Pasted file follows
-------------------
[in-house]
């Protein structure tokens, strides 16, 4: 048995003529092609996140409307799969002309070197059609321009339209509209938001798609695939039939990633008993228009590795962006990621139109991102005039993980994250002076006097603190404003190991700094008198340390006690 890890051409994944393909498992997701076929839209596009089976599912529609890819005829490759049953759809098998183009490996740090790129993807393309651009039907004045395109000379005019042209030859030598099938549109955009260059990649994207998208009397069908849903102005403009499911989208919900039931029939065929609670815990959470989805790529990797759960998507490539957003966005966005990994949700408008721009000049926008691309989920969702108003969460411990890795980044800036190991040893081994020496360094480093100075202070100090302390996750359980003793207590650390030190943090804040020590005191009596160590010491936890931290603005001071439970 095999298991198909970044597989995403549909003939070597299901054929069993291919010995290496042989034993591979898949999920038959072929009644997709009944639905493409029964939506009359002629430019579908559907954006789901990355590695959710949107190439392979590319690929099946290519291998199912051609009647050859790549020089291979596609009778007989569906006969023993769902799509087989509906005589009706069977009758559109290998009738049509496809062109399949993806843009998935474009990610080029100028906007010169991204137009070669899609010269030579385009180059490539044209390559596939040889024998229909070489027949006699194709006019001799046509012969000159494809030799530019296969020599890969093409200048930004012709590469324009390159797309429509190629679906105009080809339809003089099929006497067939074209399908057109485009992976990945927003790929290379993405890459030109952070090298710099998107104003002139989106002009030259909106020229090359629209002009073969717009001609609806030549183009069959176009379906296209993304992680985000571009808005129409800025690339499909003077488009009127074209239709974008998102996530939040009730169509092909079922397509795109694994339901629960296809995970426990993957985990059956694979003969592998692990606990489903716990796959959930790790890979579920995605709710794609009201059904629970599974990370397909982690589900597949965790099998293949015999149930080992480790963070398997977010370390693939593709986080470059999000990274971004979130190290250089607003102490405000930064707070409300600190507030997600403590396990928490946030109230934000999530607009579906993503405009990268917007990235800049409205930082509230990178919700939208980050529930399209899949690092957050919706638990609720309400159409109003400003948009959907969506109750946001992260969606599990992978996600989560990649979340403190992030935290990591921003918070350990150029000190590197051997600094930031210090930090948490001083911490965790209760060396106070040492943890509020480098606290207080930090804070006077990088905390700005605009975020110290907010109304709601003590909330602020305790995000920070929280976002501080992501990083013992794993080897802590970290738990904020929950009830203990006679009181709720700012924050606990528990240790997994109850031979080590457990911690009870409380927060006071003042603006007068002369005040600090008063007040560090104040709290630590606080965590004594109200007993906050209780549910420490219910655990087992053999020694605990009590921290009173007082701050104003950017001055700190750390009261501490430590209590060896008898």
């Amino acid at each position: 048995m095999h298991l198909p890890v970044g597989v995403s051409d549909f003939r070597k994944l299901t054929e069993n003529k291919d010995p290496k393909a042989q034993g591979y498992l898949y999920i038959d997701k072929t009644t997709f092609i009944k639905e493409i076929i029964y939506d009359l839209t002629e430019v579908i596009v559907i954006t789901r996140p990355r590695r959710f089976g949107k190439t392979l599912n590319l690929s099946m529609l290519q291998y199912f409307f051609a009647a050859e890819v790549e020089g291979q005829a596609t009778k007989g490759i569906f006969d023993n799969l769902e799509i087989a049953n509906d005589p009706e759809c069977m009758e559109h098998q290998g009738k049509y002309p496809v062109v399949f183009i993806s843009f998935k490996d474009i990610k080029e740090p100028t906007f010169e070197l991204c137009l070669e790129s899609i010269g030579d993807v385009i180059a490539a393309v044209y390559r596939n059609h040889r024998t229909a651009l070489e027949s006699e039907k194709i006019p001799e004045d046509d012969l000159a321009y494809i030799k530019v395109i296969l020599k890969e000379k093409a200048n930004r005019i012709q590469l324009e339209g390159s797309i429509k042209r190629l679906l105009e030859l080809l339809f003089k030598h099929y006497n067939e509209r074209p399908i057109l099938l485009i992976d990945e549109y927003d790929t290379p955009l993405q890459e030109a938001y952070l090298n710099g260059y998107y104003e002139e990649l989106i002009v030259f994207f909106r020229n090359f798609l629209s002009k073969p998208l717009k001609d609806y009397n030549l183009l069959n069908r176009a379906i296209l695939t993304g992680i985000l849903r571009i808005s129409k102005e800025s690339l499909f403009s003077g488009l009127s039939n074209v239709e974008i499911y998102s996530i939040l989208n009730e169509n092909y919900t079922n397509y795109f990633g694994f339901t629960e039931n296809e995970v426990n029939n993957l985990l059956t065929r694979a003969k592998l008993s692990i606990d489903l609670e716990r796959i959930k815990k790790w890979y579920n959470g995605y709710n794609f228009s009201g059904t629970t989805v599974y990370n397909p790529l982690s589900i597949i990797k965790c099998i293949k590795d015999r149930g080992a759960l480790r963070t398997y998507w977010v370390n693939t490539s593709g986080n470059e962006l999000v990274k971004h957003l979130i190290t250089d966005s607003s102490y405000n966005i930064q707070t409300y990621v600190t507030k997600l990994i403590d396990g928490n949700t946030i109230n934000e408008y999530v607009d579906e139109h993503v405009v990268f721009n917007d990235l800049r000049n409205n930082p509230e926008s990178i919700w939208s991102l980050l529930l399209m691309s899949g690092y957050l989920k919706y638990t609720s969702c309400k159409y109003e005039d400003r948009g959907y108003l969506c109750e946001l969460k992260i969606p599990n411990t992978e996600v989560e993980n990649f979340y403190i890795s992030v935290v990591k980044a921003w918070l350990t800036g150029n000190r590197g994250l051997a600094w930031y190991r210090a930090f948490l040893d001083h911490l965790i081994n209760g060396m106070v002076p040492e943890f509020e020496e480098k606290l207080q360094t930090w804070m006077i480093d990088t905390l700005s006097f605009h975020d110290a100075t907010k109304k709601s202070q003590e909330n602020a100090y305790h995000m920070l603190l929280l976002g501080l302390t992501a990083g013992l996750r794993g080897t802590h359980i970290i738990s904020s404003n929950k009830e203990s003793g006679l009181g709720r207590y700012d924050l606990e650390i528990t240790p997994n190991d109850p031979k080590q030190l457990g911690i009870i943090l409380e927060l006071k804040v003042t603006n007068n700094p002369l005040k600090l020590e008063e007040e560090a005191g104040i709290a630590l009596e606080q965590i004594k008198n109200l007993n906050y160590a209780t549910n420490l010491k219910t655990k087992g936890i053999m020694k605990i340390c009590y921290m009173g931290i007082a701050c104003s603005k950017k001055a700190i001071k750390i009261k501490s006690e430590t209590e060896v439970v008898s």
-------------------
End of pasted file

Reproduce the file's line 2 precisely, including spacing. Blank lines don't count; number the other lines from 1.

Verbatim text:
């Protein structure tokens, strides 16, 4: 048995003529092609996140409307799969002309070197059609321009339209509209938001798609695939039939990633008993228009590795962006990621139109991102005039993980994250002076006097603190404003190991700094008198340390006690 890890051409994944393909498992997701076929839209596009089976599912529609890819005829490759049953759809098998183009490996740090790129993807393309651009039907004045395109000379005019042209030859030598099938549109955009260059990649994207998208009397069908849903102005403009499911989208919900039931029939065929609670815990959470989805790529990797759960998507490539957003966005966005990994949700408008721009000049926008691309989920969702108003969460411990890795980044800036190991040893081994020496360094480093100075202070100090302390996750359980003793207590650390030190943090804040020590005191009596160590010491936890931290603005001071439970 095999298991198909970044597989995403549909003939070597299901054929069993291919010995290496042989034993591979898949999920038959072929009644997709009944639905493409029964939506009359002629430019579908559907954006789901990355590695959710949107190439392979590319690929099946290519291998199912051609009647050859790549020089291979596609009778007989569906006969023993769902799509087989509906005589009706069977009758559109290998009738049509496809062109399949993806843009998935474009990610080029100028906007010169991204137009070669899609010269030579385009180059490539044209390559596939040889024998229909070489027949006699194709006019001799046509012969000159494809030799530019296969020599890969093409200048930004012709590469324009390159797309429509190629679906105009080809339809003089099929006497067939074209399908057109485009992976990945927003790929290379993405890459030109952070090298710099998107104003002139989106002009030259909106020229090359629209002009073969717009001609609806030549183009069959176009379906296209993304992680985000571009808005129409800025690339499909003077488009009127074209239709974008998102996530939040009730169509092909079922397509795109694994339901629960296809995970426990993957985990059956694979003969592998692990606990489903716990796959959930790790890979579920995605709710794609009201059904629970599974990370397909982690589900597949965790099998293949015999149930080992480790963070398997977010370390693939593709986080470059999000990274971004979130190290250089607003102490405000930064707070409300600190507030997600403590396990928490946030109230934000999530607009579906993503405009990268917007990235800049409205930082509230990178919700939208980050529930399209899949690092957050919706638990609720309400159409109003400003948009959907969506109750946001992260969606599990992978996600989560990649979340403190992030935290990591921003918070350990150029000190590197051997600094930031210090930090948490001083911490965790209760060396106070040492943890509020480098606290207080930090804070006077990088905390700005605009975020110290907010109304709601003590909330602020305790995000920070929280976002501080992501990083013992794993080897802590970290738990904020929950009830203990006679009181709720700012924050606990528990240790997994109850031979080590457990911690009870409380927060006071003042603006007068002369005040600090008063007040560090104040709290630590606080965590004594109200007993906050209780549910420490219910655990087992053999020694605990009590921290009173007082701050104003950017001055700190750390009261501490430590209590060896008898």